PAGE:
A Stray Bullet Paralyzed Her, But Couldn't Stop Her From Painting

In 1997, then 20-year-old Mariam Paré was driving with a friend near Richmond, Virginia. While stopped at a stop sign, Paré looked over to see a group of people gathered on a corner in the rain.  As she started to drive away, someone fired a gun.

"I heard the popping of the gun, and I saw the glass flying and it all happened really fast," said Paré. "It was just noise and then I couldn't move.  I didn't know I'd been shot.  I just felt a kind of bolt of electricity behind me and a flash of heat."

The bullet had struck her spinal cord, leaving her a quadriplegic.

At the time of the shooting, Paré was a promising and gifted young painter. She feared that she would never paint again. After three months in the hospital, she transferred to a rehabilitation institute in Chicago. While there, an occupational therapist suggested she try to write her name while holding the pen in her mouth. With that newfound ability came the spark of inspiration.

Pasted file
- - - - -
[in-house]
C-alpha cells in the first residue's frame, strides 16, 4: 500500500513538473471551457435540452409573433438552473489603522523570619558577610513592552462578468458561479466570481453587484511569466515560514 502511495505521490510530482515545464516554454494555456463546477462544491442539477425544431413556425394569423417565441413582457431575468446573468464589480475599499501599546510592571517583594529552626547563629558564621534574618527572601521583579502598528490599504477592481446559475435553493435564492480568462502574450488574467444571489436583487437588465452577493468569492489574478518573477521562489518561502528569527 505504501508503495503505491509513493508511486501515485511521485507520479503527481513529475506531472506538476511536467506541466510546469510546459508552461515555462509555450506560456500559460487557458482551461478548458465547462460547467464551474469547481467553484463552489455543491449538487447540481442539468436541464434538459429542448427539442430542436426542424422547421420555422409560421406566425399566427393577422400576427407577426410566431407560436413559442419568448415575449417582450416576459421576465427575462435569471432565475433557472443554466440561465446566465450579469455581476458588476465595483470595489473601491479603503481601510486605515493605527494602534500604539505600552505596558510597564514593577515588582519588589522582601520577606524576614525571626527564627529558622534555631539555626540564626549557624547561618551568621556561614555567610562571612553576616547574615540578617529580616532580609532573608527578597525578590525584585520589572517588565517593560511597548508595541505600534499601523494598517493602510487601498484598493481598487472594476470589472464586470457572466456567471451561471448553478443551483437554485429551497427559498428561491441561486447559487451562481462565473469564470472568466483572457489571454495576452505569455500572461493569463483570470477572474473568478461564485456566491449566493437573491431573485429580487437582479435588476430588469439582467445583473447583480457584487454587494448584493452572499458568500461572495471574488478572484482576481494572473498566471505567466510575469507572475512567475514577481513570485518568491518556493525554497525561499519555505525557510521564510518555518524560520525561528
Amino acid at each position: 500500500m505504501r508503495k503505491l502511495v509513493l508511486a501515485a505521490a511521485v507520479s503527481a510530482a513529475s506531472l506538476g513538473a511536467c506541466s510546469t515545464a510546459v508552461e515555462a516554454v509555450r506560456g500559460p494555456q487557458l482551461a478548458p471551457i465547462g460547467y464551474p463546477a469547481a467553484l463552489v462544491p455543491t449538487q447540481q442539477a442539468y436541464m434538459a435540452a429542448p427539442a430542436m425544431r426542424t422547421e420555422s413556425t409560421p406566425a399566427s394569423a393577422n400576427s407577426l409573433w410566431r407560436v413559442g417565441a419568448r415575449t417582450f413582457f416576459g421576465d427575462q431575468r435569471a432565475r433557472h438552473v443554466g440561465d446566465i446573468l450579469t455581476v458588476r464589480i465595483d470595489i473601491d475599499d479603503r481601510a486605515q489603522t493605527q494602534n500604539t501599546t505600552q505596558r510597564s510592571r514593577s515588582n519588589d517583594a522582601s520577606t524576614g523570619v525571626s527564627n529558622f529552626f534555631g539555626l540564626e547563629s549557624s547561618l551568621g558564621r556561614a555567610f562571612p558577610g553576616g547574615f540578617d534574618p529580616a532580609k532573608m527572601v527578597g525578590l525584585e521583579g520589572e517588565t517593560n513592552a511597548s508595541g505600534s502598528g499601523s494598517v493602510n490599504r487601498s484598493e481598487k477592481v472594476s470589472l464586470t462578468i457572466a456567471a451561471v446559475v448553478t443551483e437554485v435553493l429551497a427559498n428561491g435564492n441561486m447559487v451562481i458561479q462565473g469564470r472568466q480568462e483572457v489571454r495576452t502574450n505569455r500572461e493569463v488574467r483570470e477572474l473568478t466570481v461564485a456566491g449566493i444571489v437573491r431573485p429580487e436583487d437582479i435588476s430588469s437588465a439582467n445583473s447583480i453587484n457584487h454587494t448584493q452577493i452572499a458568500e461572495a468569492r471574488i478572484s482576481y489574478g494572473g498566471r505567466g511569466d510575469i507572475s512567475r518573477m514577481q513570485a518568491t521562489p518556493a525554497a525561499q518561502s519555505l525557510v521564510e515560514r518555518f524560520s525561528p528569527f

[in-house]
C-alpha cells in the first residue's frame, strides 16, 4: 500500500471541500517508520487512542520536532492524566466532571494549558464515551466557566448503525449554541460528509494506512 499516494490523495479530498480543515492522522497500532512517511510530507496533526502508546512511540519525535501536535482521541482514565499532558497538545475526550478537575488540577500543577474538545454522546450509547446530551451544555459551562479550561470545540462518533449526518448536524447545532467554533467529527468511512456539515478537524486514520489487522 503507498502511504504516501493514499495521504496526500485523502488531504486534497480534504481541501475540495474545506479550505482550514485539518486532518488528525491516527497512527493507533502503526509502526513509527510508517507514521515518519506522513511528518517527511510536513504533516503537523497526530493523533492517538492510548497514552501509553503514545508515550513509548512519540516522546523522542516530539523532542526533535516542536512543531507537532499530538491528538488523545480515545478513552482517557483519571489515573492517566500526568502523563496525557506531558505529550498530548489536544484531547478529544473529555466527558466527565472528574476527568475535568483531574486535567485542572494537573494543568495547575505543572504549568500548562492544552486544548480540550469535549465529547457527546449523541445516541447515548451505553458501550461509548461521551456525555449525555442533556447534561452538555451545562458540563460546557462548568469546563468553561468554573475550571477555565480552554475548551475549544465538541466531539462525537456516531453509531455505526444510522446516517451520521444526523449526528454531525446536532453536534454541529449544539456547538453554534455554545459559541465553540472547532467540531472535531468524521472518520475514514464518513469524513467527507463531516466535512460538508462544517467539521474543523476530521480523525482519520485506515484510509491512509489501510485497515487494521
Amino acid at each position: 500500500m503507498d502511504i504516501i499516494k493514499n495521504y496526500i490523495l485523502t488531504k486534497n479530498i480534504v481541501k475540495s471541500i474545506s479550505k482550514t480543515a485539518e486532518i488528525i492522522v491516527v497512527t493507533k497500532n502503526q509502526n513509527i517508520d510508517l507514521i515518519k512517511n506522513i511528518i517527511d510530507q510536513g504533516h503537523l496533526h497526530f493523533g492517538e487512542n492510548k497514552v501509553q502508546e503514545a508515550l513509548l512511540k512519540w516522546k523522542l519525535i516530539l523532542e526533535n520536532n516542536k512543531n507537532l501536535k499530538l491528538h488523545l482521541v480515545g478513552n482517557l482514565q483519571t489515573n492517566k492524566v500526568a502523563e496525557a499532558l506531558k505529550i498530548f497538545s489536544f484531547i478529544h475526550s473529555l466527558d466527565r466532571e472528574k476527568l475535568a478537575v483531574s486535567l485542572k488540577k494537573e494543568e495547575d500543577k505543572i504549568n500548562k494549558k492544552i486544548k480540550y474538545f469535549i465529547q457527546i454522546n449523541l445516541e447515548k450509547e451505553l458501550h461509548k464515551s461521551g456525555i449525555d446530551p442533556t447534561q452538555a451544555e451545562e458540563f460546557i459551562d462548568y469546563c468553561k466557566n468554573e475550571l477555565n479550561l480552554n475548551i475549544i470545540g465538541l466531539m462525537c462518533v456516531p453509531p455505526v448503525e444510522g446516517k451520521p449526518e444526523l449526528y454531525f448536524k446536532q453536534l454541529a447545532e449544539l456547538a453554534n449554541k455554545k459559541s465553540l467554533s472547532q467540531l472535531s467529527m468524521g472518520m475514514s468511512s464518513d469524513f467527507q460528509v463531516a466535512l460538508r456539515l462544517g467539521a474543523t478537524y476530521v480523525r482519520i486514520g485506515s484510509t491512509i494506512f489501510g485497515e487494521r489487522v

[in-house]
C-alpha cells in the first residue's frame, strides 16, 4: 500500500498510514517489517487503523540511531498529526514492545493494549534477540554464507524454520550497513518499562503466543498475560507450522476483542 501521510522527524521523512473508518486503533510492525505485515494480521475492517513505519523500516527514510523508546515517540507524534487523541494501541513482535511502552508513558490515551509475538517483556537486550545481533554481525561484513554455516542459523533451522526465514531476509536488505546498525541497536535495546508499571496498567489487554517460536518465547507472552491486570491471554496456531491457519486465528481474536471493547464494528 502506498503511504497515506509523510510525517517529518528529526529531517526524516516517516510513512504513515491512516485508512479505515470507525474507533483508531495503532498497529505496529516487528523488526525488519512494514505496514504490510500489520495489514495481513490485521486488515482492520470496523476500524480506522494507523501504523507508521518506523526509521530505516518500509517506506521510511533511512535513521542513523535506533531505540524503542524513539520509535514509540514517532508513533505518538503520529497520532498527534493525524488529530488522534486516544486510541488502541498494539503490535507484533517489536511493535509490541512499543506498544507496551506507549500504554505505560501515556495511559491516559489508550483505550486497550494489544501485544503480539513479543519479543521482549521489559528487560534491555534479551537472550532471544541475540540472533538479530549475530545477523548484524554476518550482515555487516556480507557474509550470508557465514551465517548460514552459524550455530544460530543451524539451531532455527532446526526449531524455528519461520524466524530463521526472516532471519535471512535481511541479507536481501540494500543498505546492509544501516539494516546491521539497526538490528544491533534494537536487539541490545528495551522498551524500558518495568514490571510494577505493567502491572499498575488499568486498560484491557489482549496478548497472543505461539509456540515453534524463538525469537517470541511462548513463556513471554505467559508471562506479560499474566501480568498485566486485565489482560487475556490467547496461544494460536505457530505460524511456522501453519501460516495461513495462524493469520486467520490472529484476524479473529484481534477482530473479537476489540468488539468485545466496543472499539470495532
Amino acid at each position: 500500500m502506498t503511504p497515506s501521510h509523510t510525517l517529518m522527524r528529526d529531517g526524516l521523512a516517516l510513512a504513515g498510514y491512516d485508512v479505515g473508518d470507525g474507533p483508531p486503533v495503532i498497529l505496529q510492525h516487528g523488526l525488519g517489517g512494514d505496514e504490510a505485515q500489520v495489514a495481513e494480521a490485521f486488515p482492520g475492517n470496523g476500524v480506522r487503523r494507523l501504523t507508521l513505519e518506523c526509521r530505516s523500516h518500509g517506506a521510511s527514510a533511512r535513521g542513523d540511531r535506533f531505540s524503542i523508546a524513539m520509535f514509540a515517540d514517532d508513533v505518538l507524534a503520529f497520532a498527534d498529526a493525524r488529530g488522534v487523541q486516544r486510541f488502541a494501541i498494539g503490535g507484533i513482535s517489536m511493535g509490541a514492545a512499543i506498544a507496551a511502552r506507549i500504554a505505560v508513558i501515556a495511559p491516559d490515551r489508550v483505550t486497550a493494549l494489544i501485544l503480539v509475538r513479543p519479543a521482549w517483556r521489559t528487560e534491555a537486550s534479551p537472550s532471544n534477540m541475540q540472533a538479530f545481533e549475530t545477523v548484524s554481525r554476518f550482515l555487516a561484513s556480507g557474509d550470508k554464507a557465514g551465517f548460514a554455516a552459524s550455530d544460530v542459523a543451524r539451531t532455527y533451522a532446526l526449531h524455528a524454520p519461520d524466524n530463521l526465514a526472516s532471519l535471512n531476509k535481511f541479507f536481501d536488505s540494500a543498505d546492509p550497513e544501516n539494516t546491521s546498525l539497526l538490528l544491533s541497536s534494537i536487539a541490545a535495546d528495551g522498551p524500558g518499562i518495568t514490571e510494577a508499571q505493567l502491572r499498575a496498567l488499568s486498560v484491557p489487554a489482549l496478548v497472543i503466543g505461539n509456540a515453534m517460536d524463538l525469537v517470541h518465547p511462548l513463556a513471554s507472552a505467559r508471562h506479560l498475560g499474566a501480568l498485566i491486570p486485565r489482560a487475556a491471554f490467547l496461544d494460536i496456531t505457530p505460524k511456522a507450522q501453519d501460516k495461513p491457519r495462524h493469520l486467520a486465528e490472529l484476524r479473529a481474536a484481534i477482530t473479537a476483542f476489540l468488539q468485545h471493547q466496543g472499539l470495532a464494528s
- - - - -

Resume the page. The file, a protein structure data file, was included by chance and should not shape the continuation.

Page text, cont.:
"I was like, oh, wow I could apply this to painting," Paré said. "Maybe I could draw, or maybe it might be fun to paint while I'm in here and have all this time. That's when I kind of got excited and decided to explore what I could do again."

She has since devoted her life not only to painting, but to becoming a tireless advocate for those who've suffered spinal cord injuries: A member of the Associate Board at the Rehabilitation Institute of Chicago, a seven-year member of the Association of Mouth and Foot Painting Artists, and STEAM Studios, devoted to providing materials and space to emerging artists in Chicago.

Seventeen years later, with mouthpainting now "second nature," Paré continues to work on her art and to pursue a career as an artist. This month, she's featured in two shows. And any day now, she expects to take a job that will pay her enough to paint.

Police never made an arrest in the shooting.

Here is some of the incredible work Paré has produced:


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